“What is Intelligence, Anyway?” is a short piece by Issac Asimov that focuses on intelligence and the different perceptions that surround it . For Asimov, he described himself as a very well educated person, who always scored high on aptitude tests. Asimov reflects on what it truly means to be intelligent as he describes his auto-repair man and how he was not as book-smart as Asimov himself was, but he had an incredible intelligence about cars that far surpassed Asimov’s intelligence in that subject.

Intelligence is all subjective. There is a quote I thought of while reading that is often attributed to Einstein, however the actual source of the quote has been disputed by many:

Everybody is a genius. But if you judge a fish by its ability to climb a tree, it will live its whole life believing that it is stupid.

Just because an individual does not know much about certain subjects like science, reading, or math does not make that individual stupid. I consider myself to be a fairly well educated person, with a varying knowledge on a variety of different topics, yet even a lesser educated person could outsmart me in certain areas. Like Asimov, I know very little about car mechanics, and if I had to fix my own car, my car would never get fixed properly. Even those considered brilliant in our society, such as rocket scientists, could have a hard time learning how to play the guitar.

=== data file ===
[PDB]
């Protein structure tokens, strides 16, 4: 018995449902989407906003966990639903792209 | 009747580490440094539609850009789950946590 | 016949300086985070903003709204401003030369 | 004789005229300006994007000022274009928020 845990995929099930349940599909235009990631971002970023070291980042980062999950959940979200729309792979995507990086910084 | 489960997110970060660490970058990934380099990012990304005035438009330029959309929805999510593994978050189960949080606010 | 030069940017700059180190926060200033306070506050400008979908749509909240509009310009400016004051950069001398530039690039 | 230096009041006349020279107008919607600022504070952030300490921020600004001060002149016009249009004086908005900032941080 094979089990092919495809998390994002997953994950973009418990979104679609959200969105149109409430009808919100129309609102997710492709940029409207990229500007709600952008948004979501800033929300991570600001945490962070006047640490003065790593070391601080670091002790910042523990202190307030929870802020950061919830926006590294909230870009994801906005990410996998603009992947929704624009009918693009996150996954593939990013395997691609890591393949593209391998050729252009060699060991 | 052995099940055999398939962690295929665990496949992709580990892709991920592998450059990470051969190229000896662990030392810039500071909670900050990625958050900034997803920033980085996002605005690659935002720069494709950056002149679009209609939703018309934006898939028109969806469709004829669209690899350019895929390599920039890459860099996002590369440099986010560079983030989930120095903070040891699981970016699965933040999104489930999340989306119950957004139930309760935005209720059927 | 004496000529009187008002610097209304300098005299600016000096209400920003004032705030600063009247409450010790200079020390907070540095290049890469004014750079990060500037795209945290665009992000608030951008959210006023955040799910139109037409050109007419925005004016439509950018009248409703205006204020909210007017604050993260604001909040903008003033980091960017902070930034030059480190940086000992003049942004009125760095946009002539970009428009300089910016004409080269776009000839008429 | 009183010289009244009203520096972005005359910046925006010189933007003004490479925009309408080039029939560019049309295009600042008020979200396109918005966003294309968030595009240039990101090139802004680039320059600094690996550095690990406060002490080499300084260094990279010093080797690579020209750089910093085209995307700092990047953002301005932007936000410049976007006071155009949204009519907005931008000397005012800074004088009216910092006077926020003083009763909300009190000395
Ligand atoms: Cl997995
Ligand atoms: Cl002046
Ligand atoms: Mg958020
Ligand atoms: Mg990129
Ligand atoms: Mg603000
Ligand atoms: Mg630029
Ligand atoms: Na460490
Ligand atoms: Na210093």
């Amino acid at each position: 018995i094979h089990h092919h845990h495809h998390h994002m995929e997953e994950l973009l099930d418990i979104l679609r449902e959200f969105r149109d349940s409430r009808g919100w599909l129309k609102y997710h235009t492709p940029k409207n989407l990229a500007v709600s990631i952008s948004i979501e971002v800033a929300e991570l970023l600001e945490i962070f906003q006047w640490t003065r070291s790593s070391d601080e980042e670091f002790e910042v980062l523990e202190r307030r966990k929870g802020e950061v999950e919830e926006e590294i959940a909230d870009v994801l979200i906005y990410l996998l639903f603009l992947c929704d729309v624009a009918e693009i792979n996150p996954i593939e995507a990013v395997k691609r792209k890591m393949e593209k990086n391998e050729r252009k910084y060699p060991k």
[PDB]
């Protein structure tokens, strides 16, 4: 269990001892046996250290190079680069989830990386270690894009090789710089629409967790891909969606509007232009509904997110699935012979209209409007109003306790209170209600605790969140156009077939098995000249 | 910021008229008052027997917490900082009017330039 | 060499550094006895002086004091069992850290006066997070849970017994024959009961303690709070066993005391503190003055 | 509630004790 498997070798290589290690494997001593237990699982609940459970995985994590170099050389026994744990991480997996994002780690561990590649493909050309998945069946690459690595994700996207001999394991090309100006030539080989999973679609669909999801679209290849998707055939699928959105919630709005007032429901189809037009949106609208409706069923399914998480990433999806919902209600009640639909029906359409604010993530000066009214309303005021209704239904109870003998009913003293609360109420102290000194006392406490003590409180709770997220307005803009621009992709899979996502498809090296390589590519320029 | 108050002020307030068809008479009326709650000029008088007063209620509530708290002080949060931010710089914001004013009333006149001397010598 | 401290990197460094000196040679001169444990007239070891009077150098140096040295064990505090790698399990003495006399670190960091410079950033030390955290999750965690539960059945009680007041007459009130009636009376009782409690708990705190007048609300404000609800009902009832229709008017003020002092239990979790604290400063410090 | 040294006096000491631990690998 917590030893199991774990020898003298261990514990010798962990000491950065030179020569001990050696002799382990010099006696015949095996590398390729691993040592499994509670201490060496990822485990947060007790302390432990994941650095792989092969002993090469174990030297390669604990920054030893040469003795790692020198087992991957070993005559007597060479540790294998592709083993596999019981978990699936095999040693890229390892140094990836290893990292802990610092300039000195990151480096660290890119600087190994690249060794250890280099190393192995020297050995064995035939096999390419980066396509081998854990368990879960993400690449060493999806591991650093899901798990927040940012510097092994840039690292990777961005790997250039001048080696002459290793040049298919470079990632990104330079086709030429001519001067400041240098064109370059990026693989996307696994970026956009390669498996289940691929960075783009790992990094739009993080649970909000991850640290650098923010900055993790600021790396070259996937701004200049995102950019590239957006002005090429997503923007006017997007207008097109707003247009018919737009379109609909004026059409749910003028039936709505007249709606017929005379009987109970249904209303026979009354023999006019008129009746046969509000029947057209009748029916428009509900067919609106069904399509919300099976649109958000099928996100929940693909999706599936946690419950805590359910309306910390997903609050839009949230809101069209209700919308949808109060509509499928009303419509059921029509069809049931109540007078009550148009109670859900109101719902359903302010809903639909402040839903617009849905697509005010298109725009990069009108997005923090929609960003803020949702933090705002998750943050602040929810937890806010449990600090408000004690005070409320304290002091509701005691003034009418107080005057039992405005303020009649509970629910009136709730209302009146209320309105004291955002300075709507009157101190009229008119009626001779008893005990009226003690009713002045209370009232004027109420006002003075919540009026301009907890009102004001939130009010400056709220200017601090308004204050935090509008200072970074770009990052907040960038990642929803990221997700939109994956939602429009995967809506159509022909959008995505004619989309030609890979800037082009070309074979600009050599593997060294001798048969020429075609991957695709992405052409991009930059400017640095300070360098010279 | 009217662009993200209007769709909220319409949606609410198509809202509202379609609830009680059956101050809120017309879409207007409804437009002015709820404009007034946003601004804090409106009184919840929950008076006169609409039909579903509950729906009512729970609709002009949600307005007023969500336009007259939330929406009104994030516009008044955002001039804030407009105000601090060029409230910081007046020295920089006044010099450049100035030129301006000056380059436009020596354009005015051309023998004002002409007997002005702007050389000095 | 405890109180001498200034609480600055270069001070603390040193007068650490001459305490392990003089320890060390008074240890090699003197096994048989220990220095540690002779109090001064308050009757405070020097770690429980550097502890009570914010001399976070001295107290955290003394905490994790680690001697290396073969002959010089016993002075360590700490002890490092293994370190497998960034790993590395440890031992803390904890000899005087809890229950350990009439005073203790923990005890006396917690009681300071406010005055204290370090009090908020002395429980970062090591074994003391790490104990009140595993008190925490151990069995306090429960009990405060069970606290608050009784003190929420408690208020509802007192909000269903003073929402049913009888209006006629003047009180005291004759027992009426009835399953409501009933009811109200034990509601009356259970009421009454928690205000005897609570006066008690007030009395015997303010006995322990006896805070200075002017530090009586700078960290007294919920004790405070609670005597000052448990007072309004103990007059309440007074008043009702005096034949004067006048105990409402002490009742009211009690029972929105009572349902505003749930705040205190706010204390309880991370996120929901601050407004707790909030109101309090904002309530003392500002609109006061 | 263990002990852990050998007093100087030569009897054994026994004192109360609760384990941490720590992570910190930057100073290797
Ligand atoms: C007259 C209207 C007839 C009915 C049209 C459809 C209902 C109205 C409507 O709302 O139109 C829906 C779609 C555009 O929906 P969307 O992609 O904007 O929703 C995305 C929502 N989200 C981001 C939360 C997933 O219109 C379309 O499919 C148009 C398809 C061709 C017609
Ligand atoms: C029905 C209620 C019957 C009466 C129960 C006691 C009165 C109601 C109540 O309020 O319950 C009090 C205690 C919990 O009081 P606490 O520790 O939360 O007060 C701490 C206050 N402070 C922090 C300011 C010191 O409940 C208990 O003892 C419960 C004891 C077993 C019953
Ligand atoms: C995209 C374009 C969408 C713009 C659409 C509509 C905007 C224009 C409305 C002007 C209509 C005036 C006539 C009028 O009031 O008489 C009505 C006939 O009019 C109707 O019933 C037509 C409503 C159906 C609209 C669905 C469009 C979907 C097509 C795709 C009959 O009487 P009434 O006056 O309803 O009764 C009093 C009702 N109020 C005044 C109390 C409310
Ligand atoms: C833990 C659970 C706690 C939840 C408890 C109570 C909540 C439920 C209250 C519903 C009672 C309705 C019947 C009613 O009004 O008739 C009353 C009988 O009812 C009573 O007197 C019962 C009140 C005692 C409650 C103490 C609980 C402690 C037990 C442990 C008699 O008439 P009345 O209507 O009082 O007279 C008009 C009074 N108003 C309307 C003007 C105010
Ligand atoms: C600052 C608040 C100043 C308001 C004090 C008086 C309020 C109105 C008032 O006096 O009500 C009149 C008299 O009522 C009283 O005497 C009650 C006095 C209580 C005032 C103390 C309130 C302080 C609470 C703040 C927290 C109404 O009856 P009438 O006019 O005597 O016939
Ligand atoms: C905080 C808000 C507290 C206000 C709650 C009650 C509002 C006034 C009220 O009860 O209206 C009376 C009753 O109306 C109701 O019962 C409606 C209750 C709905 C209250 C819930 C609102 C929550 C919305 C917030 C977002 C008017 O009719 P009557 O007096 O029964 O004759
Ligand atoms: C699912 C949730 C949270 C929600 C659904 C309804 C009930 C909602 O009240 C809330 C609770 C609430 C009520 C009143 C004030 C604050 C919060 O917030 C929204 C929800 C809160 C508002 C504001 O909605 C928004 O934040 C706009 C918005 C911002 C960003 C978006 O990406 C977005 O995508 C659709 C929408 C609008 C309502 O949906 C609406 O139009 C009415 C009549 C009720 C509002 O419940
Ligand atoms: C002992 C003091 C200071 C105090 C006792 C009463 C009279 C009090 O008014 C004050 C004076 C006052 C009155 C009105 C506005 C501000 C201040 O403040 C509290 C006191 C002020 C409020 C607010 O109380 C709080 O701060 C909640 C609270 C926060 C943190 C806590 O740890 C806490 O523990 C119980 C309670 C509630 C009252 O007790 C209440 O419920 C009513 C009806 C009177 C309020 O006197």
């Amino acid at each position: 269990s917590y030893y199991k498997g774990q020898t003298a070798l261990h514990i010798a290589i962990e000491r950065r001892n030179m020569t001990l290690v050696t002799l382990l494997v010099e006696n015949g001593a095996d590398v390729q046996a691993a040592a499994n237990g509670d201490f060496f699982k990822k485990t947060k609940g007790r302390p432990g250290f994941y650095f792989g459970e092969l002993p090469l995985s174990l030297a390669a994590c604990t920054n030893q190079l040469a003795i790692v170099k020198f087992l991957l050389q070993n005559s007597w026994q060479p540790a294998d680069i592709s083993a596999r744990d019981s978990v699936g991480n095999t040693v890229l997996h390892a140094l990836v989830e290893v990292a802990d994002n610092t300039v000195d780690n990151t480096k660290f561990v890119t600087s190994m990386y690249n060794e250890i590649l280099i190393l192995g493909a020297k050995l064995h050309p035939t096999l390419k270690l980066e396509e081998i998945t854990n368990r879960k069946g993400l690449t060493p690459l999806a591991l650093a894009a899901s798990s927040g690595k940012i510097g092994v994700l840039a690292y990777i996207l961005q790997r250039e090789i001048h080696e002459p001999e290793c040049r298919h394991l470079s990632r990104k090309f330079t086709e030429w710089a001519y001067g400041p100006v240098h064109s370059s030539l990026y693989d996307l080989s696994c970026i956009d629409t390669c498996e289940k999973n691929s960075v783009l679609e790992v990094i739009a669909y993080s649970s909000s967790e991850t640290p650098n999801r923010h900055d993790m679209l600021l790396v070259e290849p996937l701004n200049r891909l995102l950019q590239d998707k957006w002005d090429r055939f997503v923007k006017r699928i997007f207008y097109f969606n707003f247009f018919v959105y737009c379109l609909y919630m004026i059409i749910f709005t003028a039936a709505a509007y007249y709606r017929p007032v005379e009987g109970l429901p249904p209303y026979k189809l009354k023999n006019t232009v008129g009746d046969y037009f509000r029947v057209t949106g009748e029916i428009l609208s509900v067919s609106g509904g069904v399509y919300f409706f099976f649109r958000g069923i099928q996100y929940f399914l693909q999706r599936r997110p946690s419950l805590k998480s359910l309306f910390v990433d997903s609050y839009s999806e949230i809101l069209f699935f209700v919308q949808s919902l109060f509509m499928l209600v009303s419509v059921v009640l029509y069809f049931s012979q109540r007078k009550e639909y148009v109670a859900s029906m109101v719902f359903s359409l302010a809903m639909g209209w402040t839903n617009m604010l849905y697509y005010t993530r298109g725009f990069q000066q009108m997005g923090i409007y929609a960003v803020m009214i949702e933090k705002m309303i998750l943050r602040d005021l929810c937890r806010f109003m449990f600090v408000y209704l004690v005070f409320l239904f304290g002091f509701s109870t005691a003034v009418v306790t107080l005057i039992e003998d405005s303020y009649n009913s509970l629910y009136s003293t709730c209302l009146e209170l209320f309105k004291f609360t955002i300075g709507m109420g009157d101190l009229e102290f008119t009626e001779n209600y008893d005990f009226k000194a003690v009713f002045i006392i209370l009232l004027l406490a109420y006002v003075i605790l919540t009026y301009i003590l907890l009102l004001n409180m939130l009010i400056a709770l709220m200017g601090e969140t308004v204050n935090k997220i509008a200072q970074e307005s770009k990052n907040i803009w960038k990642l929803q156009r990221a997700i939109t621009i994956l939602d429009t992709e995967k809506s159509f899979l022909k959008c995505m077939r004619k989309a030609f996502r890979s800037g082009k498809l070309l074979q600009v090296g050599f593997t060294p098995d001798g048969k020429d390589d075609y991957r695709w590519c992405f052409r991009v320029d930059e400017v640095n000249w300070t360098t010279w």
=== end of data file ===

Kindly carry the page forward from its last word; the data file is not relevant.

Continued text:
Ultimately, this distribution of intelligence is what allows humans to have an intelligent, well-functioning society. Since not everybody is an expert in everything, we have people specialize in certain areas, and then we have these people come together to form a society. It is similar to puzzle pieces snapping into place; there is a place for everybody with all the varying degrees of intelligence. This is why society can have barbers, auto-mechanics, realtors, accountants, teachers, nurses, and police officers; each of the people in those occupations possesses a knowledge that none of the others do.

Every person has their own story to tell and their own intelligence to share. My mother always used to tell me as a child that I would always learn something from others because everybody knows one thing I do not, with the same going for me (I know one thing others do not). It is important to recognize that although an individual does not pass a standardized intelligence test, that individual still has intelligence to spread to others.

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